Earlier this year (Jan 2011) there was a lot of hoopla over an article by Scott Ambler on Dr. Dobbs Journal asking Certified ScrumMaster’s to denounce their CSM.

Scott writes:

  1. My hope is that all Certified ScrumMasters (CSMs) will denounce the CSM designation if they haven’t done so already. You attended a workshop; it’s nothing to brag about. Also, if you work for an organization that still wants their agile staff to have the CSM designation then you should help ensure that whoever is inflicting that constraint fully understands what it takes to “earn” the CSM.
  2. My belief is that the Certified Scrum Trainers (CSTs), and the Scrum Alliance in general, can do a lot better. In reality, you’re the ones who need to denounce the CSM scheme and to declare it over.
  3. I’m impressed with the recently formed International Consortium for Agile (ICAgile)and their strategy surrounding agile certification. They appear to be on the right track and my hope is that they find a way to stay on it. Anyone offering agile training services should consider looking into this.
  4. Finally, I’ve said it before and I’ll say it again — The Scrum community, and to a lesser extent the agile community in general, has embarrassed itself by tolerating the CSM scheme. Enough is enough. We can do better, and until we do so, our integrity debt continues to grow.

At a surface level this did make sense. During this time I was also putting together a training proposal to help ramp up the various teams at my company who are involved in software development projects, and was very disappointed when I found out how easy it was to get the CSM (two day workshop with a guaranteed pass on the test).

The heart of our training program consisted of onsite training by cPrime that involved all developers, business analysts, and product owners. It was very practical, intense, and hands-on as we worked through the mechanics of the process.

A secondary aspect to that training strategy was to have two people get their CSMs – so that we have least some people on the team that have a deeper understanding and could help lead the transformation. Hence the disappointment when we found out how little is involved to get a CSM.

One of the managers did the CSM ahead of the onsite company training, and I did mine after due to a scheduling conflict. I didn’t think I’d learn much more than what we had learned from the hands-on training. But I found it actually very beneficial.

You need to start somewhere

If you’re getting into Scrum, you need to start somewhere. The CSM training, at least in my case, went into the deep understanding of why we do these various practices, organizational behavior, leading change, and even human psychology. I wish I had taken my laptop because on top of the slides I was writing as fast I could as the trainer dove into various topics, and I ended up with 10 pages of handwritten notes.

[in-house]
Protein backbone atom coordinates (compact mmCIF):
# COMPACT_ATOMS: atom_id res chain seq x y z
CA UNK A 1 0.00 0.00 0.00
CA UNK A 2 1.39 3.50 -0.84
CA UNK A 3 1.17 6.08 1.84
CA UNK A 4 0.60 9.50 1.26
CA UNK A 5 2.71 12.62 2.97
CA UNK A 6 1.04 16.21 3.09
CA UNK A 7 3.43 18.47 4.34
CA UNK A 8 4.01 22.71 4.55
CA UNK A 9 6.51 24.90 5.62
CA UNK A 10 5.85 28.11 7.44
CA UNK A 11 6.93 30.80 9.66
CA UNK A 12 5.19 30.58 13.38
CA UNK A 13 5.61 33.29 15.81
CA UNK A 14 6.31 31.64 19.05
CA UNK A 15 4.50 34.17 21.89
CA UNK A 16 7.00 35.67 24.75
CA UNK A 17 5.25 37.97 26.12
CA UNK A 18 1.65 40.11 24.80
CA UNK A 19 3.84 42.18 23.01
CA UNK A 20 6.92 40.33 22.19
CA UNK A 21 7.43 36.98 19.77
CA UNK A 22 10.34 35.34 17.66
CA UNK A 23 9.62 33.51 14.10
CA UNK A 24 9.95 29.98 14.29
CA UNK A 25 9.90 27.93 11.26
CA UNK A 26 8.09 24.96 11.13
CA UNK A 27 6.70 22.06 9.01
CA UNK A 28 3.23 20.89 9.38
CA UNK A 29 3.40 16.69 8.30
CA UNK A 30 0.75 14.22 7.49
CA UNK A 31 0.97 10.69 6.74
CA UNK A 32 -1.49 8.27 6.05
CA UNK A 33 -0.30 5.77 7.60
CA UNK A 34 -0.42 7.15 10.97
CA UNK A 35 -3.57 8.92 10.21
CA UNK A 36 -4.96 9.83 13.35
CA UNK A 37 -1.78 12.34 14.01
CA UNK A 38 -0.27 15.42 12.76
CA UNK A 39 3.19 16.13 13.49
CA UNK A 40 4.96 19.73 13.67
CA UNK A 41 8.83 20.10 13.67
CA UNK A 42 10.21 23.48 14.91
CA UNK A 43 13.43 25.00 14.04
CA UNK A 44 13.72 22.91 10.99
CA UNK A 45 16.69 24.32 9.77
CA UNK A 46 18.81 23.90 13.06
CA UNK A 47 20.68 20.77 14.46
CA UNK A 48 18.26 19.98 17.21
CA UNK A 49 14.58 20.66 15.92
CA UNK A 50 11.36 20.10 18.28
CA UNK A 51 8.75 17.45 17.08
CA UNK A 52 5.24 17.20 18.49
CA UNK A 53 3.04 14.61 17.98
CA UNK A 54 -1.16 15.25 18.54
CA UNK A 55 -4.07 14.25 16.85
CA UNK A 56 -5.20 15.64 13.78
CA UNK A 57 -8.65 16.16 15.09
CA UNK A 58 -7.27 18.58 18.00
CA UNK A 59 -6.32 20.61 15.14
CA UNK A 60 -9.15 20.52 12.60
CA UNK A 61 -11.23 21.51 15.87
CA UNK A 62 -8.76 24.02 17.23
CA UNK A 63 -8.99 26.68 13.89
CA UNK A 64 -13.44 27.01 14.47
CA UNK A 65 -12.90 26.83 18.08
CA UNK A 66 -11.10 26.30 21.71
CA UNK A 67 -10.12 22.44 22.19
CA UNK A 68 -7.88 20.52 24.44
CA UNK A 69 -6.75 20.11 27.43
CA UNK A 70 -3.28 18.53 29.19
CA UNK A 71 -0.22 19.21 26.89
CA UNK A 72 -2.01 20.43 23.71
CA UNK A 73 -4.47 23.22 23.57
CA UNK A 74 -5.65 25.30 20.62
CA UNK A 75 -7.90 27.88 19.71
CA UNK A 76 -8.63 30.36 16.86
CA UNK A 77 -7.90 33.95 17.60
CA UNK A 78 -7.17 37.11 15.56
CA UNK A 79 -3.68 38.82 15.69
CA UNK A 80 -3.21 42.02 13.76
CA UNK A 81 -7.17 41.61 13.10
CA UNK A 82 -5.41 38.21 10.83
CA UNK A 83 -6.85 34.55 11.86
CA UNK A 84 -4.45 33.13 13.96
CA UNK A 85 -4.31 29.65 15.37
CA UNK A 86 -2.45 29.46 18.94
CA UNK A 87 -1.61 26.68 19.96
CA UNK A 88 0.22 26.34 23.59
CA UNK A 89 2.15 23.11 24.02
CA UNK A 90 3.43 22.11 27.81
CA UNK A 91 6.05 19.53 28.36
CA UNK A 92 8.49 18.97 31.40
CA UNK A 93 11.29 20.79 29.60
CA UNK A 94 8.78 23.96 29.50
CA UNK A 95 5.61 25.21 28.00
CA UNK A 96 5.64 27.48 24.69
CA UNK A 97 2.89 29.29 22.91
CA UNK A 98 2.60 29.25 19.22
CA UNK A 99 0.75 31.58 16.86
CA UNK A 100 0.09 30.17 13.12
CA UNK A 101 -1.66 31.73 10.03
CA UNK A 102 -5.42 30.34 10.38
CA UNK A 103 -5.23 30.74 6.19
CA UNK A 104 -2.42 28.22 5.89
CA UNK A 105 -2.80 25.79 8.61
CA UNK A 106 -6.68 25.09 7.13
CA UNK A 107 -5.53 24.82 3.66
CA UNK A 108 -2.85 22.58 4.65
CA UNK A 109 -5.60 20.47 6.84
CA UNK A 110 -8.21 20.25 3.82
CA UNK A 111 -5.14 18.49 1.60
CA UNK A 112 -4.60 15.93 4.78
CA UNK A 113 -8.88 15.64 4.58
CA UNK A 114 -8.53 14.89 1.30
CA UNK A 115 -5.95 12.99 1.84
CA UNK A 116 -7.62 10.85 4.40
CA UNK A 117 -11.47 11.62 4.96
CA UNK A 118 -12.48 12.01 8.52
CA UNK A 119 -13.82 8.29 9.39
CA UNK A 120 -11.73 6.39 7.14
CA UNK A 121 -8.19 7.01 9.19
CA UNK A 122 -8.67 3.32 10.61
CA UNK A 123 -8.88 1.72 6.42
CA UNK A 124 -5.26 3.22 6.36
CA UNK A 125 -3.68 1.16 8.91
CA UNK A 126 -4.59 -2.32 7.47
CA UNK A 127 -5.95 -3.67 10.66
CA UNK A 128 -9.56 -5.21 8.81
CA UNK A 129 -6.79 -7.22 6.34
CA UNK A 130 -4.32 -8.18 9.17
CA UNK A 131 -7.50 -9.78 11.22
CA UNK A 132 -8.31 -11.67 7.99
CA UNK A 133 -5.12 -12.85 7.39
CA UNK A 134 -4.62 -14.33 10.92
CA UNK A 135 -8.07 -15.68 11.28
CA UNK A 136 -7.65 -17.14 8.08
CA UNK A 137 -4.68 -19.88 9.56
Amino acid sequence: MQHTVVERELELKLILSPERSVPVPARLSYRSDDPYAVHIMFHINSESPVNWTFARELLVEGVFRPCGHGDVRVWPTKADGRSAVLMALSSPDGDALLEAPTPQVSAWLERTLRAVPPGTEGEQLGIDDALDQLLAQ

Hiring implications

On the hiring side of things, there’s been an explosion of agile related activity. I’m sure there are companies that want to get into agile, and aren’t quite sure how to filter for the top candidates. So filtering for the CSM designation would be an easy first step to try.

However as a manager of a web development team, when hiring you try to gather as many elements/clue/pieces to a person’s profile as possible as it is a big decision to hire someone. The CSM to me doesn’t say they’re an expert, but rather that they at least have that formal theory as a foundation.

Our team had been self learning agile for months, and we felt fairly confident in all the dots, but the CSM training course helped connect the dots together in order to see the big picture – as well as multiple angles of that 3D picture (i.e. seeing things from the various perspectives of different people).

As a hiring manager what I’d also look into, if someone has a CSM, is where they got it from and who the trainer was and research them. Having experienced four agile trainers training our company at different times, we found the trainer/coach makes a huge difference.

At the time, the denouncing-CSM-movement did make sense (to me) on a surface level – if a 5 year old can take the course and get a CSM… it’s worthless. However on a deeper level it serves as a starting point, that you’ve been formally presented with how all the dots fit together, and ideally that you care enough about the cause to begin immersing yourself in the theory.

But it’s only a start – if you were to interview with me, I’d then want to see how you applied that theory, lead change, and helped an organization maximize it’s value in I.T.

Blessing the CSM

The story I heard was that when the Scrum Alliance was initially formed back in the day, they never intended the CSM certification to carry any real importance – it was really just a merit badge to indicate that you cared to learn about this stuff (and Scrum in its fledgeling years didn’t have that many CSMs). But it exploded faster and bigger than what they had ever anticipated, and now that it’s becoming main stream, the validity of the CSM is now under scrutiny.

So yes, with Scrum becoming mainstream, the Scrum Alliance absolutely needs to start working on creditability and making sure the industry doesn’t get tarnished as a result of credential dilution.

Having said that, whomever has a CSM, I hope you don’t denounce it. I hope that you take it seriously as a badge of your conviction towards making customers happy, maximizing value, creating openness and transparency, and working with product owners, and management to create positive work environments (which then yield high producing teams).

I hope that as a CSM you are humble enough to recognize that a CSM is just a start, and that you’ll immerse yourself in the spirit and iterative perfection of its practices.



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